The Republicans in Congress entitled it "The Every Student Succeeds Act." They wrote it to replace the "No Child Left Behind Act" - which was sponsored 14 years ago by then-Rep. John Boehner, a future Republican House speaker, and signed by George W. Bush, the last Republican president.

The Every Student Succeeds Act now serves the same function as its predecessor: perpetuating federal involvement in primary and secondary education. Like No Child Left Behind, it also demonstrates that big government is a bipartisan endeavor in Washington, D.C.

In fiscal 2002, when No Child Left Behind became law, the federal government spent $47.036 billion on the Department of Education. That equals $62.053 billion in 2015 dollars. In fiscal 2015, the federal government spent $90.031 billion on the Department of Education.

In the No Child Left Behind era, real annual federal education spending increased 45 percent.  At the same time, achievement scores in reading and math flatlined.

In 2002, public school eighth graders scored an average of 263 out of 500 on the National Assessment of Educational Progress reading test. In 2015, they scored an average of 264 out of 500. In 2002, only 31 percent of American public school eighth graders scored "at or above proficient" in reading, according to the Department of Education. In 2015, only 33 percent did.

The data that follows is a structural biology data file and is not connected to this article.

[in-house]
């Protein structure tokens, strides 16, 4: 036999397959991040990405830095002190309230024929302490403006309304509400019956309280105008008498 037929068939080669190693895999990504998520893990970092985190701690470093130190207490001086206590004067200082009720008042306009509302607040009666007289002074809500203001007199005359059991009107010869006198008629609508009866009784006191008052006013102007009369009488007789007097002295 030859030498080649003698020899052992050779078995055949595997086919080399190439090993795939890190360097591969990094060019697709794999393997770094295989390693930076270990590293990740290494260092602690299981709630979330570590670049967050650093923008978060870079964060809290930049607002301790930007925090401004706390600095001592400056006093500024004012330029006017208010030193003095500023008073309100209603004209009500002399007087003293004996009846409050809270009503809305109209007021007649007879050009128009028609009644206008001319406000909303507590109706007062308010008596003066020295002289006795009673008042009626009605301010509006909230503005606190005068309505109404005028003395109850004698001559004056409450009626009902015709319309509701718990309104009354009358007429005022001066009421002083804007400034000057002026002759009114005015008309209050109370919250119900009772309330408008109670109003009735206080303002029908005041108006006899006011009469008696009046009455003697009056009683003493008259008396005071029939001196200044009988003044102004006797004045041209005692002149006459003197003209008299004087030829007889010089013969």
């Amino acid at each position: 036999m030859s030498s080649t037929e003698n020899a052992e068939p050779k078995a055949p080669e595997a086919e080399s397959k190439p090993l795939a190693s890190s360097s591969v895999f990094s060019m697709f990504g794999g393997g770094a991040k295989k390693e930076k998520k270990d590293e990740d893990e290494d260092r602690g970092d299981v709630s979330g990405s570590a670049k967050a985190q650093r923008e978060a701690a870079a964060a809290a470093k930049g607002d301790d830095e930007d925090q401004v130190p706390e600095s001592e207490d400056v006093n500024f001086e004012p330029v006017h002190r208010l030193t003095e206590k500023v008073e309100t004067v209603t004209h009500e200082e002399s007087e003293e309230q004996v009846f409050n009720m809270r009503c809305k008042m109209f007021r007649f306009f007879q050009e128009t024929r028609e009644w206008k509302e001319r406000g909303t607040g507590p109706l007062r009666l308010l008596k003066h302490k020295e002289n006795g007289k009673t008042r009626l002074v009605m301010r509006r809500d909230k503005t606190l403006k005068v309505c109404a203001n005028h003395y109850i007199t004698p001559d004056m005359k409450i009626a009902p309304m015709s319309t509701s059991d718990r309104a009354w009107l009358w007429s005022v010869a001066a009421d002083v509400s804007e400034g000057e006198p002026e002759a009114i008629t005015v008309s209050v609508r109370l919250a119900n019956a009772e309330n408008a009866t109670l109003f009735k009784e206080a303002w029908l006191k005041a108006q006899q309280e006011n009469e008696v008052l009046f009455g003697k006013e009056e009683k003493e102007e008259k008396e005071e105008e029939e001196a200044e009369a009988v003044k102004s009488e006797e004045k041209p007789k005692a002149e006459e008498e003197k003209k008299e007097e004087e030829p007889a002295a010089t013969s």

In mathematics, public school eighth graders averaged 276 out of 500 in 2003. In 2015, they averaged 281. In 2003, only 27 percent were at or above proficient in math. In 2015, it was only 32 percent.

In the 2001-2002 school year, when No Child Left Behind became law, current expenditures per pupil in the nation's public elementary and secondary schools was $10,890 in constant 2013-2014 dollars. In 2011-2012, it was $11,732.

America's public schools are not failing for lack of money.

But federal involvement in the public schools is also increasing the moral hazard Americans face when they send their children there.

The Department of Education's Office of Civil Rights issued a "guidance" last year declaring that Title IX, the federal law banning sex discrimination in schools that receive federal funding, also bars discrimination against students who claim a "gender identity" different from their biological sex.